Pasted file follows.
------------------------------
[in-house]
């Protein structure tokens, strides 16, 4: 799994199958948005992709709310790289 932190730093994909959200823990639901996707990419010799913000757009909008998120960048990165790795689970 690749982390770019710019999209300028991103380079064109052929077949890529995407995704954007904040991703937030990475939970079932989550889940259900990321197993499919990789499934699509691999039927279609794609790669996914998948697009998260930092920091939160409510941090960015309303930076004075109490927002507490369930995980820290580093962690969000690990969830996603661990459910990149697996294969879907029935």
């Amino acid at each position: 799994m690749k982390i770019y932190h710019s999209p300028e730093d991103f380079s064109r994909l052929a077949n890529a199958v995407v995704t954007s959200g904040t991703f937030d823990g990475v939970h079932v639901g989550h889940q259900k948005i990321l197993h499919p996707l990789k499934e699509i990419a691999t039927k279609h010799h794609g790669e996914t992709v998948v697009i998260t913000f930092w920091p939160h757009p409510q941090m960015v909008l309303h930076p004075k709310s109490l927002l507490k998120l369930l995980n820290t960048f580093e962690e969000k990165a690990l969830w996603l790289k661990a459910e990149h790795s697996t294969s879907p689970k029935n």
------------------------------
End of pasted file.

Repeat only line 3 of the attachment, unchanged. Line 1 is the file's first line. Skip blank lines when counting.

């Amino acid at each position: 799994m690749k982390i770019y932190h710019s999209p300028e730093d991103f380079s064109r994909l052929a077949n890529a199958v995407v995704t954007s959200g904040t991703f937030d823990g990475v939970h079932v639901g989550h889940q259900k948005i990321l197993h499919p996707l990789k499934e699509i990419a691999t039927k279609h010799h794609g790669e996914t992709v998948v697009i998260t913000f930092w920091p939160h757009p409510q941090m960015v909008l309303h930076p004075k709310s109490l927002l507490k998120l369930l995980n820290t960048f580093e962690e969000k990165a690990l969830w996603l790289k661990a459910e990149h790795s697996t294969s879907p689970k029935n």